Hospices and acute care facilities are among the types of employers more likely to hire professionals with the specific job title of grief or bereavement counselor. Typically, employers seeking grief or bereavement counselors seek applicants who meet state licensure requirements as social workers, mental health counselors or psychologists. Licensure in these mental health fields enables you to provide therapy to people who may be experiencing normal or atypical grief symptoms. In addition to providing individual and group therapy, your duties may include coordination of interns and volunteers, community outreach and program evaluation.
Job Prospects and Salary Info
Though job outlook and salary data aren't available specifically for grief counselors from the U.S. Bureau of Labor Statistics (BLS), the BLS does collect this data for related qualifying professions of marriage and family therapist (MFT), mental health counselor, psychologist and clinical social worker. The BLS groups MFTs and mental health counselors together and predicted them to experience collectively a 29% increase in job growth from 2012-2022, which is much faster than average. The BLS also expected faster-than-average job growth for social workers at 19% and average growth for psychologists at 12% during the same decade. Population growth and increasing numbers of people seeking treatment for mental health issues is fueling job growth in mental health fields.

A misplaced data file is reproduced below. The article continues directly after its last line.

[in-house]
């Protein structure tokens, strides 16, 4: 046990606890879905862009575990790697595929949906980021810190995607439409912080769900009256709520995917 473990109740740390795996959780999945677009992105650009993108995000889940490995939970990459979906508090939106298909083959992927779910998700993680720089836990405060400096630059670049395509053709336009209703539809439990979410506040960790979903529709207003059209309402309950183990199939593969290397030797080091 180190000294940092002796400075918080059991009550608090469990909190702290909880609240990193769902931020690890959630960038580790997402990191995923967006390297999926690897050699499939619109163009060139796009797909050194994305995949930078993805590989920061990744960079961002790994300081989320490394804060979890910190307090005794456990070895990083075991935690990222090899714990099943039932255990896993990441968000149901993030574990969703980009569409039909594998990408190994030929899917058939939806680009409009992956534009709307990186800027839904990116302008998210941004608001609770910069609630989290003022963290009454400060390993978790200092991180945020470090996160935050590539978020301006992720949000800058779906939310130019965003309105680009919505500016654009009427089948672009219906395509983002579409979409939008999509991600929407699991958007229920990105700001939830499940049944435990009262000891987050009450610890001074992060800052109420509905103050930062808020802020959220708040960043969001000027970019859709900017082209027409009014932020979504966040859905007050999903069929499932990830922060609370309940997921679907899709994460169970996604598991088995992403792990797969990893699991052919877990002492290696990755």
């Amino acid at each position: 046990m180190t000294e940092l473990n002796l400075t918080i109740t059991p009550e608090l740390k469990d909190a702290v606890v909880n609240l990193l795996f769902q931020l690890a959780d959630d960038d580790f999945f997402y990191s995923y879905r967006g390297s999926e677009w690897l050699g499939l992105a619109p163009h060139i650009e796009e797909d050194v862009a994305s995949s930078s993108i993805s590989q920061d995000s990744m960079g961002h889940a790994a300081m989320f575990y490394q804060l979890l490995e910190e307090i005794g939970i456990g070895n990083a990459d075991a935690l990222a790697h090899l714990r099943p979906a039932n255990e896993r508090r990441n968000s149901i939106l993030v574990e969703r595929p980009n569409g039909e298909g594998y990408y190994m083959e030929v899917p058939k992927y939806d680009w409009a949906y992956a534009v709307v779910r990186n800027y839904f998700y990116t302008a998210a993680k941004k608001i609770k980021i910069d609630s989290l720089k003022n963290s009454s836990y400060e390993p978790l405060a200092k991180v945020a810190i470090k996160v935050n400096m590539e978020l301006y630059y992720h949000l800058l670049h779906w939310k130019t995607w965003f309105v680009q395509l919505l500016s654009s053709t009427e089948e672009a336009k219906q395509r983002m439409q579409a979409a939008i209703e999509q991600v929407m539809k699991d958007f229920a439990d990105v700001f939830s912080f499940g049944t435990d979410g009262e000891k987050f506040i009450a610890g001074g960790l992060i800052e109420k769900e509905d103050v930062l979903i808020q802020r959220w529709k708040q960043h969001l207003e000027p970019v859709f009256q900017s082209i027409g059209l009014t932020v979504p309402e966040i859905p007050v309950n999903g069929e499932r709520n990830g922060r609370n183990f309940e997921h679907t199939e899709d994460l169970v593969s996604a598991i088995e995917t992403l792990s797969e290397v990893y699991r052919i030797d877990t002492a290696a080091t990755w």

According to a May 2014 BLS report, mental health counselors earned a median salary of about $41,000, while MFTs, social workers and psychologists earned, respectively, about $48,000, $59,000 and $69,000. Salary.com collects wage data for professions within the grief counseling field, specifically bereavement coordinator and home care bereavement services director. Bereavement coordinators provide survivors with counseling services to cope with the loss of loved ones, while bereavement services directors train grief or bereavement counselors, as well as design and direct counseling programs. According to 2015 figures gathered by Salary.com, bereavement coordinators earned a median salary of about $56,000, while directors earned roughly $56,000.
What Are the Requirements?